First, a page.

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Am Fam Physician. 2013;87(2):127-128

Author disclosure: No relevant financial affiliations to disclose.

A 46-year-old man presented to the emergency department with unilateral pain in his left eye that began one day earlier. He had redness and a foreign body sensation. There were no vision changes, discharge, trauma, or recent upper respiratory tract symptoms.

On examination, his pupils were reactive to light with normal ocular motor function. He had consensual photophobia. Slit lamp examination showed ciliary flush and cell flaring, but no conjunctival injection. The patient was further evaluated with fluorescein staining (Figure 1).

Question

Based on the patient's history, physical examination, and microscopy findings, which one of the following is the most likely diagnosis?

Discussion

The answer is C: herpes keratitis. Herpes simplex virus is one of the leading causes of infectious keratitis resulting in blindness. Herpes keratitis is the most common ocular form of herpes infection and usually presents as an infection of the superficial epithelium with dendritic lesions in this layer.1 Symptoms of herpes keratitis vary but may include pain, blurred vision, sensitivity to light, red eye, watery discharge, or foreign body sensation. Recurrent episodes are common.

The diagnosis is made based on history and slit lamp examination.1 This patient's examination with f luorescein staining revealed a dendritic lesion (Figure 2). Laboratory testing is generally not indicated. Herpes keratitis is treated with antiviral therapy.2

Patients with a foreign body may have excruciating pain, tearing, and a scratchy sensation with blinking. Slit lamp examination may reveal a foreign body in the anterior or posterior chamber. However, if the object is not present, fluorescein staining may demonstrate a corneal epithelial injury or defect.1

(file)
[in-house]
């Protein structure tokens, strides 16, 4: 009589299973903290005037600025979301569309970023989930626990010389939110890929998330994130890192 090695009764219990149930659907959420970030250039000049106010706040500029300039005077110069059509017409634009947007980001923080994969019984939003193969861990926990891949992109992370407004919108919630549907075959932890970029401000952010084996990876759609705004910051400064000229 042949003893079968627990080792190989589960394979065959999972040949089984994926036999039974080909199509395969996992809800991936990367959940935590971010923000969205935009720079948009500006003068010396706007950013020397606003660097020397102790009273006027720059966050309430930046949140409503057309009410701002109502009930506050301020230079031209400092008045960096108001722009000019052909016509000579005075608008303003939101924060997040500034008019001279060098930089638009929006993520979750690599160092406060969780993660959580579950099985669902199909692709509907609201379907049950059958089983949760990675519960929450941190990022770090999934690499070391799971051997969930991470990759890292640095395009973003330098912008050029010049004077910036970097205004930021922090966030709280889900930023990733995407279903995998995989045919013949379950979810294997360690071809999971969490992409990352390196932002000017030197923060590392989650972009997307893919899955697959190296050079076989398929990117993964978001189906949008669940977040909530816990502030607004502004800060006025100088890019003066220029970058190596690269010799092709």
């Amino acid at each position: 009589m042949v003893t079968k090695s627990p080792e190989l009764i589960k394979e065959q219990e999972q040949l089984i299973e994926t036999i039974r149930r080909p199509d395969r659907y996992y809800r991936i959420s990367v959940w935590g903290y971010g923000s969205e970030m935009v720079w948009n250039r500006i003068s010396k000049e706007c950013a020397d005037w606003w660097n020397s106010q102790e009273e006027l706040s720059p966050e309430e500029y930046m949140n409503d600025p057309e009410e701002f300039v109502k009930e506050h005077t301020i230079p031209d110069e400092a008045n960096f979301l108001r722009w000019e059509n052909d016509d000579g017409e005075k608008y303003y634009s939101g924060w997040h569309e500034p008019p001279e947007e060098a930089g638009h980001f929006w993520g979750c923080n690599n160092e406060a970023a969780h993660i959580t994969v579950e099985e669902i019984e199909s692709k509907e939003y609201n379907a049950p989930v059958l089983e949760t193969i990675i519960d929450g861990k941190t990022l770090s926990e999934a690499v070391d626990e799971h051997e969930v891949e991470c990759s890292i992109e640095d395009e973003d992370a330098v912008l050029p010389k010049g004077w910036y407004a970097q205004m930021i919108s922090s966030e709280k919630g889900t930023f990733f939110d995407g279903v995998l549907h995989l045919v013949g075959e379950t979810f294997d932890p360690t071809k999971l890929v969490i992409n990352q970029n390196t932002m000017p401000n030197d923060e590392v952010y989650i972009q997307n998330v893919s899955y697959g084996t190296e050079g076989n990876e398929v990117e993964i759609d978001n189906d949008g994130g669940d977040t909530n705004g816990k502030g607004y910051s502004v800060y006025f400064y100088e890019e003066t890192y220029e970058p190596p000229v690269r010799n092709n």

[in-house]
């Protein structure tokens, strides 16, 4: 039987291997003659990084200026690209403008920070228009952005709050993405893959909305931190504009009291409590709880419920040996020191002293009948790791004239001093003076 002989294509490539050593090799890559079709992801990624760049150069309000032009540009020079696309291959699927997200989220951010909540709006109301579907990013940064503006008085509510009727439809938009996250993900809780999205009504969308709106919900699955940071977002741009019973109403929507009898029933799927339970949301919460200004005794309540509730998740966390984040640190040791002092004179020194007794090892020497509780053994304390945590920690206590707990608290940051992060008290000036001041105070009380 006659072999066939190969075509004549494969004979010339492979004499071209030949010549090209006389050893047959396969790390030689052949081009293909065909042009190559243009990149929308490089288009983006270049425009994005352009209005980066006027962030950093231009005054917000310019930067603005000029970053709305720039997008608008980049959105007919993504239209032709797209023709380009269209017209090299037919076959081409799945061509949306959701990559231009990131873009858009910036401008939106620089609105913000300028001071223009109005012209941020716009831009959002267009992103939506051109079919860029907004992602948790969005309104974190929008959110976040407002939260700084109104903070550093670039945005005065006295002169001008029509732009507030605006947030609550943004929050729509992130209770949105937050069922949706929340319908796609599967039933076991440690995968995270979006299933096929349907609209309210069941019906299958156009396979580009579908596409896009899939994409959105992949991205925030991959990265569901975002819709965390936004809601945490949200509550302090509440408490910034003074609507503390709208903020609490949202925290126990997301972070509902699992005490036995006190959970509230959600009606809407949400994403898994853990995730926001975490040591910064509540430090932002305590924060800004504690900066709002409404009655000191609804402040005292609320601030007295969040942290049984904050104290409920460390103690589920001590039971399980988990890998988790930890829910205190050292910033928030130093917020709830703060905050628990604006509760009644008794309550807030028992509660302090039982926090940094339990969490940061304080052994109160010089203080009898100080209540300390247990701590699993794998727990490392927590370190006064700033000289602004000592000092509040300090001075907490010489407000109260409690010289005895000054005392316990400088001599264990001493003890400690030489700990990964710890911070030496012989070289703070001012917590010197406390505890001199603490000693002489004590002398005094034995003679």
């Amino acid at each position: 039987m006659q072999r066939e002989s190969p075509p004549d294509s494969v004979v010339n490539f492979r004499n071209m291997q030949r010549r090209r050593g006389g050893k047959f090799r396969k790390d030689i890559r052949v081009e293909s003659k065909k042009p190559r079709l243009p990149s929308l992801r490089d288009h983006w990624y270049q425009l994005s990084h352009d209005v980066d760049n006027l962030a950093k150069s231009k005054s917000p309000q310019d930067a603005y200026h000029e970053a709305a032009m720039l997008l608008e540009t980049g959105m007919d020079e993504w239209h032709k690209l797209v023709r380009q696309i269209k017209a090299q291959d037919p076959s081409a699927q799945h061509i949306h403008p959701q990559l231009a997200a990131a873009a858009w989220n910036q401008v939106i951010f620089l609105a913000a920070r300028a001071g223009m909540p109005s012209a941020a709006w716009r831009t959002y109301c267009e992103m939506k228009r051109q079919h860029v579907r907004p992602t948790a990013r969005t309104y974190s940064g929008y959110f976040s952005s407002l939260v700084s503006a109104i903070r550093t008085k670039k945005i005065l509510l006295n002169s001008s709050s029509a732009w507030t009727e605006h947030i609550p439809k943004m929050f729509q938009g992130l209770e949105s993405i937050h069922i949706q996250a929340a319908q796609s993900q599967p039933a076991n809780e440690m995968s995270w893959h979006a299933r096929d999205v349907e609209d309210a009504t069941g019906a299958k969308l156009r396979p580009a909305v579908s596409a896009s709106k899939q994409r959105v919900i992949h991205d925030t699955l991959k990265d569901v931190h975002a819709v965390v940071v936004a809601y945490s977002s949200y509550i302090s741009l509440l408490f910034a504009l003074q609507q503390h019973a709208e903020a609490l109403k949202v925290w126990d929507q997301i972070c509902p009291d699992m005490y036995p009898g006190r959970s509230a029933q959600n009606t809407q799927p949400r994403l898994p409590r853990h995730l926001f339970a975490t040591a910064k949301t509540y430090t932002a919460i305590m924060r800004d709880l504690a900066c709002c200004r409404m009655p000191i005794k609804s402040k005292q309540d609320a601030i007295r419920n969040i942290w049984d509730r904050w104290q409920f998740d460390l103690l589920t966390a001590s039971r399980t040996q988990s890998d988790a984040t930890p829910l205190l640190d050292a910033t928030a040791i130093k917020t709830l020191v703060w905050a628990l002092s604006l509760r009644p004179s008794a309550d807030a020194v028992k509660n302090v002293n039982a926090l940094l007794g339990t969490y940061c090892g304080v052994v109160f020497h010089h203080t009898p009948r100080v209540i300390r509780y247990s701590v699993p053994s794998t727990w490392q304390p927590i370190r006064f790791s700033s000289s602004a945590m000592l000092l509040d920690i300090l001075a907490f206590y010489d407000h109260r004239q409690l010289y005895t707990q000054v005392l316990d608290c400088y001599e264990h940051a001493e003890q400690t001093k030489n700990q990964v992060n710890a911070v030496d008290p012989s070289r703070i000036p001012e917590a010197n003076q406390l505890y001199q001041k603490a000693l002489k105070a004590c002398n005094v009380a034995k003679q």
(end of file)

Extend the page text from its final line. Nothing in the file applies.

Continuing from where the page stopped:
Patients with fungal keratitis may have a history of trauma with vegetative matter, or long-term steroid use.1,3 Common symptoms include pain, red eye, foreign body sensation, and discharge. Typical slit light examination findings include a dry, gray, elevated infiltrate and satellite lesions. Diagnosis requires laboratory confirmation using a fungal culture.

Ocular sarcoidosis can manifest before the presentation of systemic sarcoidosis. Uveitis is a common ocular manifestation of sarcoidosis.4 Examination shows redness in the corneal area. Patients present with bilateral ocular pain, photophobia, and decreased vision, and granuloma formation can be seen in the conjunctiva and uvea.

ConditionExamination findingsCharacteristics
Foreign bodyForeign body in anterior or posterior chamber; corneal epithelial injury/defectExcruciating pain, tearing, scratchy sensation with blinking
Fungal keratitisDry, gray, elevated infiltrate, and satellite lesionsHistory of trauma with vegetative matter, or long- term steroid use; pain, red eye, foreign body sensation, or discharge
Herpes keratitisDendritic lesions in the epithelial layerPain, blurred vision, sensitivity to light, red eye, foreign body sensation, or watery discharge
Uveitis from sarcoidosisRedness in corneal area, decreased visual acuityBilateral ocular pain and photophobia; granuloma formation in the conjunctiva and uvea

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This series is coordinated by John E. Delzell Jr., MD, MSPH, associate medical editor.

A collection of Photo Quiz published in AFP is available at https://www.aafp.org/afp/photoquiz

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